Director Baltasar Kormákur’s Adrift is a simple, acutely observed love story that also happens to be a rousingly stripped-down tale of survival. Loosely based on the true story of Tami Oldham (Shailene Woodley) and Richard Sharp (Sam Claflin), who in 1983 set off from Tahiti to deliver a yacht to San Diego only to sail directly into a ferocious hurricane, this lithe and affecting melodrama ping-pongs between the couple’s picture-perfect Polynesian courtship and their grueling ordeal drifting on the open ocean.
Tami and Richard are almost too perfect for each other: She’s a California-bred free spirit who’s been hopping from one beachy paradise to the next since she graduated high school, while he’s a dashing Brit who’s sailed the world over in a boat he built with his own hands. If Tami and Richard’s romance seems too good to be true, Woodley and Claflin manage to bring them down to earth with gentle nuances—shades of uncertainty, self-effacement, even melancholy—that evoke the sense that these two individuals didn’t even know they were looking for love until they found each other.
Adrift’s bifurcated narrative structure also provides a friction that keeps the couple’s romance from becoming too sickly sweet: For every envy-inducing moment of island splendor—such as Tami and Richard jumping off a ridge into a crystal-clear lagoon—there’s an opposing image of the couple looking gaunt and frail as they struggle to find land before starving to death.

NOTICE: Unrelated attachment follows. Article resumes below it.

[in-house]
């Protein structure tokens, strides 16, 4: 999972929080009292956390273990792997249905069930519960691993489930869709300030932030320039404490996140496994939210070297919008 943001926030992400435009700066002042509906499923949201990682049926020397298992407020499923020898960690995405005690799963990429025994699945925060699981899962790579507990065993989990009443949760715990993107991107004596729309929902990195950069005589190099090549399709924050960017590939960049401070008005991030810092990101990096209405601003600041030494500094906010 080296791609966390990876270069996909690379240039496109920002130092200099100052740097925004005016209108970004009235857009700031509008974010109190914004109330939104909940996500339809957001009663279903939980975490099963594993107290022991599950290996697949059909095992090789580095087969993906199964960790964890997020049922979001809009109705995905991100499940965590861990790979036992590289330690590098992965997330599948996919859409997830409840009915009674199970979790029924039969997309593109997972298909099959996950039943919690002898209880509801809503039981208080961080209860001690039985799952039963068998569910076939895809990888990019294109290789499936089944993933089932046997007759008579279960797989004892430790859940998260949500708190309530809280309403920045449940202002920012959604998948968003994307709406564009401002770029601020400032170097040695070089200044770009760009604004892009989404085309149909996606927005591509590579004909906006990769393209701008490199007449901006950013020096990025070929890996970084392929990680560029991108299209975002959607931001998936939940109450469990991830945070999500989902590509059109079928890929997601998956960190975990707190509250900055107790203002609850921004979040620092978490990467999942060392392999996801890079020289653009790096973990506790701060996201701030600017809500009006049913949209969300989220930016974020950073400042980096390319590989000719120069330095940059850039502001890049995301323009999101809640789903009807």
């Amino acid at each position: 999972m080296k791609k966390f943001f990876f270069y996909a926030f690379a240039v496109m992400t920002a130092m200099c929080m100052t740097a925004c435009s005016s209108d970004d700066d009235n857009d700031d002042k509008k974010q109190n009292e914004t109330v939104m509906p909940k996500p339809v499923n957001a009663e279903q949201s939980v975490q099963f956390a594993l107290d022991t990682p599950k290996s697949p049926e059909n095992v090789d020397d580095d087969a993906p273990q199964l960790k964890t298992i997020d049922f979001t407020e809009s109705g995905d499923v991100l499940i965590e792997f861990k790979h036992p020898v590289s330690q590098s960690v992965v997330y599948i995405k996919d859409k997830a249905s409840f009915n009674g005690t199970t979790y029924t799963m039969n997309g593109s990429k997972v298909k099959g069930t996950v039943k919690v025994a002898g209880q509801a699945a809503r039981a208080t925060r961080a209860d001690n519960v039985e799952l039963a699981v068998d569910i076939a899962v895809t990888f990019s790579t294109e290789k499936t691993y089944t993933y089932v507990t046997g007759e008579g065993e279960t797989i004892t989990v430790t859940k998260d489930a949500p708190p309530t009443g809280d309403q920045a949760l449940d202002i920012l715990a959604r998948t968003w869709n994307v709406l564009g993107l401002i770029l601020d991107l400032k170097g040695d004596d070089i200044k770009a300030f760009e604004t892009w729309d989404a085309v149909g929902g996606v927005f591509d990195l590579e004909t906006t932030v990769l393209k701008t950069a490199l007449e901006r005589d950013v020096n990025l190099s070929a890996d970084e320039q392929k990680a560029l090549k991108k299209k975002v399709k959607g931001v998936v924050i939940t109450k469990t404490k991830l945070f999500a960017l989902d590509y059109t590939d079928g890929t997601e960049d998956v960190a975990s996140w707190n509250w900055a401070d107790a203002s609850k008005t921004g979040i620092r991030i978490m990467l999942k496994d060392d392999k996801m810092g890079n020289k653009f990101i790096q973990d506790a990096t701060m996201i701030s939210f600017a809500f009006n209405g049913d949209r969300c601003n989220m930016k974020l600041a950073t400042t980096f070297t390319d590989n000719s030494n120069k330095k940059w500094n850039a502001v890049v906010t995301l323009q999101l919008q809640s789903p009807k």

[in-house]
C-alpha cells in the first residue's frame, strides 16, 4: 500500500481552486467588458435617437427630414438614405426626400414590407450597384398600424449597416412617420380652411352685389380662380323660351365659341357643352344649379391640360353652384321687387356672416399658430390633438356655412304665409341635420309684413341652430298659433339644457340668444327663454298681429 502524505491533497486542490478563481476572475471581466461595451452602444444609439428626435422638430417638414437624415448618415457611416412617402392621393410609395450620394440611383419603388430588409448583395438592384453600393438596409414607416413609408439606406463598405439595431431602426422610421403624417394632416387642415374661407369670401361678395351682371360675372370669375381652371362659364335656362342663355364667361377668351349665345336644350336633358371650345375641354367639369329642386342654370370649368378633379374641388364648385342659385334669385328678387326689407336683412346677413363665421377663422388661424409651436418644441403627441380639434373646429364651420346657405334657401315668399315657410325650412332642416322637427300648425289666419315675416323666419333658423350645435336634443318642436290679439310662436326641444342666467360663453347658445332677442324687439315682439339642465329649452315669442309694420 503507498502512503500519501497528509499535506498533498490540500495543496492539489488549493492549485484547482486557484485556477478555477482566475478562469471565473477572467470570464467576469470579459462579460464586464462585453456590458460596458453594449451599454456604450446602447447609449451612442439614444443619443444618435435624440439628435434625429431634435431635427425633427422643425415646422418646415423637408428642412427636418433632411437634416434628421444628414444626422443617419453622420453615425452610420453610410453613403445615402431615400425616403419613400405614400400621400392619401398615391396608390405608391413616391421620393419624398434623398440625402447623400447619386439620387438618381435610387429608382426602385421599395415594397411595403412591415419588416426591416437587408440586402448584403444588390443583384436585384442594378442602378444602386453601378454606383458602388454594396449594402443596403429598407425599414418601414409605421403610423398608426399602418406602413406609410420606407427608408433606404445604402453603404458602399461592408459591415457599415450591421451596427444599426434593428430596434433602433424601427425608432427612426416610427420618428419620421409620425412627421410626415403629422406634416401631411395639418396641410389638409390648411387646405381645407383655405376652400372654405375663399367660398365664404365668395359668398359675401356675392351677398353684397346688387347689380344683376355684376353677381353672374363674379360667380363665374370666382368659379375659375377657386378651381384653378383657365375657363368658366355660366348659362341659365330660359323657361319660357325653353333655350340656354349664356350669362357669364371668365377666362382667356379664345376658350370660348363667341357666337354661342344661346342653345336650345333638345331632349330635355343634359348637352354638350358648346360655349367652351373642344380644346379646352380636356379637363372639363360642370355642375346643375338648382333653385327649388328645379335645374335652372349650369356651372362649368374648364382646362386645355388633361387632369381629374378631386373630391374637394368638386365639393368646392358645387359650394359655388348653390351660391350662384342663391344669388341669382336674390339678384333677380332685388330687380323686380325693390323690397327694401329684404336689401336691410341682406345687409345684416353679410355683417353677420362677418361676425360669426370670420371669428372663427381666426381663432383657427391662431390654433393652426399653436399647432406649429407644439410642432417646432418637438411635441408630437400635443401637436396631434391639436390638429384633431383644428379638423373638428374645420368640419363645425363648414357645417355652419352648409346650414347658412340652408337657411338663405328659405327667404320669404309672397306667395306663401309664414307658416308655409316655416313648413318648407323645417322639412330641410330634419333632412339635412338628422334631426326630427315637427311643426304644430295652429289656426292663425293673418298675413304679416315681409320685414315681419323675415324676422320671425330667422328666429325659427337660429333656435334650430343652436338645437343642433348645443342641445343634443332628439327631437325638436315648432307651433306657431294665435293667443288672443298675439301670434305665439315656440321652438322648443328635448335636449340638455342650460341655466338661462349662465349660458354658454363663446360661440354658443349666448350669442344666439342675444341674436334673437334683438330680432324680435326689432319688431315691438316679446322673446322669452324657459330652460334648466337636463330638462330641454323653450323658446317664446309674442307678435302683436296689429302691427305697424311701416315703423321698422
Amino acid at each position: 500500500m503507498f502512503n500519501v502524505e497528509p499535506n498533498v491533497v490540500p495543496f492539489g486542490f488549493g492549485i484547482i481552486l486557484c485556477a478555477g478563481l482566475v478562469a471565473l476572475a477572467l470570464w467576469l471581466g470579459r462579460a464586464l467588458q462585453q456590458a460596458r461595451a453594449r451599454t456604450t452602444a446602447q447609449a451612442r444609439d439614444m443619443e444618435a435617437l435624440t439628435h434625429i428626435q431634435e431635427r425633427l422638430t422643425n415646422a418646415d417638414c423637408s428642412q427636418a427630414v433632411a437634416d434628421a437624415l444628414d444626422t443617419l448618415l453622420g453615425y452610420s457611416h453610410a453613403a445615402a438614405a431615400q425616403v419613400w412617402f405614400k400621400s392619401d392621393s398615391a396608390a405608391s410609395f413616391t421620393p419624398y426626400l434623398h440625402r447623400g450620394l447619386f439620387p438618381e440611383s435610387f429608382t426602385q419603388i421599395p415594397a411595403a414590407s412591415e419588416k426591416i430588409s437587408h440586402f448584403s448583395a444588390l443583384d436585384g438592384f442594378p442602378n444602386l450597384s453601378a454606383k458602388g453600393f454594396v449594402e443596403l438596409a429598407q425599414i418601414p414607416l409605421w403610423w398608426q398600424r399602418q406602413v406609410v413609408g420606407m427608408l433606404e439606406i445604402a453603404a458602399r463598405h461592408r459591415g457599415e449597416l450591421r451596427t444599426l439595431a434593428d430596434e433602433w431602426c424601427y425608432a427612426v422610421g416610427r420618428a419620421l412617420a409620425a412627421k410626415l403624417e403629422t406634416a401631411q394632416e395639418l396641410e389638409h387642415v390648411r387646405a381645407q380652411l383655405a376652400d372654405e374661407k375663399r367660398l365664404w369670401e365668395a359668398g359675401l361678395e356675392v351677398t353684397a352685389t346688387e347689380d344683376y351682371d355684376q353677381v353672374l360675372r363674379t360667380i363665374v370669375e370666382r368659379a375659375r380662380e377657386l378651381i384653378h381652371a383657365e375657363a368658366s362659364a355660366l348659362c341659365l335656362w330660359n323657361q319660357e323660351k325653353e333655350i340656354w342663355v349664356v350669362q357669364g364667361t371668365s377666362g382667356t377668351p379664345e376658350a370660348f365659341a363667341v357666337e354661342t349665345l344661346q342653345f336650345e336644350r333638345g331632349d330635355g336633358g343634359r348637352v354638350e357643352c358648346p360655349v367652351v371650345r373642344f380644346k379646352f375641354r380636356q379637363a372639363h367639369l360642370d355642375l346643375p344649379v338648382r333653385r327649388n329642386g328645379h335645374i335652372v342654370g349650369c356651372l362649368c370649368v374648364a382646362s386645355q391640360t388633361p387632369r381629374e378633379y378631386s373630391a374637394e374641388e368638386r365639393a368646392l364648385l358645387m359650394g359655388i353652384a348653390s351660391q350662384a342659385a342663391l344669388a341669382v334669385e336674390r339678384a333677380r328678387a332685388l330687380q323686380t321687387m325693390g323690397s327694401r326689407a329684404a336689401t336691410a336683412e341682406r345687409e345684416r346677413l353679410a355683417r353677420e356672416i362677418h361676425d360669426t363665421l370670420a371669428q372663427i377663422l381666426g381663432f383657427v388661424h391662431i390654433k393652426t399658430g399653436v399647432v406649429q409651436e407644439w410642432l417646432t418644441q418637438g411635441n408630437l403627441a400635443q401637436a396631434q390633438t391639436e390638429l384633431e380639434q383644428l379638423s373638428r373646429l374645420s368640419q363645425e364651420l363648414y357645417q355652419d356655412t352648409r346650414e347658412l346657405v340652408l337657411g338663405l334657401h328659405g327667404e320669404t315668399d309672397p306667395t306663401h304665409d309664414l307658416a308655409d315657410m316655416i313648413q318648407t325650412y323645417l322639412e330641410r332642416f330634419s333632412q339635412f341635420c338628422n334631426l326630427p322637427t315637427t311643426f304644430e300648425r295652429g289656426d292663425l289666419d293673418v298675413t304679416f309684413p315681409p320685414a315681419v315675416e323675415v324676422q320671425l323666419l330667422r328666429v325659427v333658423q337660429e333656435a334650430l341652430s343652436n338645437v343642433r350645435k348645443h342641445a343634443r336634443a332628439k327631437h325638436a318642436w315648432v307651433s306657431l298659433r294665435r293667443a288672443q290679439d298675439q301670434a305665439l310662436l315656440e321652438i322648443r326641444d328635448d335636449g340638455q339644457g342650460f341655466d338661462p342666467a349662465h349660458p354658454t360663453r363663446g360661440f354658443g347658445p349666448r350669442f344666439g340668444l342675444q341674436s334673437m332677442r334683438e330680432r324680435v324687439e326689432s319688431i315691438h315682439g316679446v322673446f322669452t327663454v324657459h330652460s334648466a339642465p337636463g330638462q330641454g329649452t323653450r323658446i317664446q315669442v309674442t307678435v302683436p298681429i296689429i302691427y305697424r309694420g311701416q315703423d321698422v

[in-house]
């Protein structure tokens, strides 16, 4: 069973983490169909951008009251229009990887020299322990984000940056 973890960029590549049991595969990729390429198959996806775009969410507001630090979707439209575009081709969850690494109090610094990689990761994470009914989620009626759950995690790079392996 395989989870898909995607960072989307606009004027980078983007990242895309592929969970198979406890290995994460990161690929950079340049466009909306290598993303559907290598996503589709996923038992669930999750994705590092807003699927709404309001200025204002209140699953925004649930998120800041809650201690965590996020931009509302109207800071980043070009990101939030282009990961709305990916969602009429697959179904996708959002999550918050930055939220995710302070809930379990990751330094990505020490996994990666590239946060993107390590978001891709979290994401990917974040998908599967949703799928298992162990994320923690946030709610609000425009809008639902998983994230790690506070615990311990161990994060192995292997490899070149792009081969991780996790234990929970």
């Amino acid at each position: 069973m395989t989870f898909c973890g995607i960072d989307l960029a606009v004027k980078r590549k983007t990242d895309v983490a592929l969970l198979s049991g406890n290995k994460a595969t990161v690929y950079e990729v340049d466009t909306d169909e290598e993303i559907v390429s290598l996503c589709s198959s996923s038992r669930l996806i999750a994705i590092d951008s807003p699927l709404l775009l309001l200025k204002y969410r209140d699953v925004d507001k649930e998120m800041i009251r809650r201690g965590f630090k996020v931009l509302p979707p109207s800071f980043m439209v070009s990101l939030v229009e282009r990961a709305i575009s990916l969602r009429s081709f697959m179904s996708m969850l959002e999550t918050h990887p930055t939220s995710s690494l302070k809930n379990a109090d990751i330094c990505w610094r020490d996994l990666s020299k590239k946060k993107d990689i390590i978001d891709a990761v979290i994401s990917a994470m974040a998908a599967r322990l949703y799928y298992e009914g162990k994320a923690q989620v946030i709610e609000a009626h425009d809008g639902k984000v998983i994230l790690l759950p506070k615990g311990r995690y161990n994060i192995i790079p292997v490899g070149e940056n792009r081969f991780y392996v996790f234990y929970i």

After disastrous encounter with the hurricane, Richard spends the rest of the film bruised and broken, convalescing in the back of the yacht. That means that the responsibilities of keeping them alive falls on Tami, a relative sailing neophyte, who singlehandedly repairs their vessel, pumps gallons of water out of the cabin, navigates with a sextant, and scrounges up sustenance—forgoing her own vegetarianism to do a little underwater spearfishing. These survival sequences bring to mind J.C. Chandor’s similarly themed All Is Lost, but with that film’s blank-faced austerity replaced by Kormákur’s wide-eyed inquisitiveness about how people adapt to extreme situations.
Even as the film reaches the CGI-heavy spectacle of its climax, during which the hurricane that ravaged Tami and Richard’s yacht is finally glimpsed, Kormákur never forgets that Adrift is a fundamentally small-scale human drama. He shoots the storm from the perspective of the couple as they cower behind a sail—to keep the focus on them rather than on the ferocity of Mother Nature, but also to mask the film’s patchy special effects.
For Kormákur, the depiction of the storm is less about providing an awe-inducing action extravaganza than in delivering a key piece of information that shifts our perception of what’s come before. It’s a reveal that, in another director’s hands, might have seemed like a cheap narrative ploy, but thanks to Kormákur’s delicate handling of the film’s central relationship, the twist deepens and expands Adrift, suggesting that, for Tami and Richard, love isn’t just a feeling, but rather a force greater than nature itself.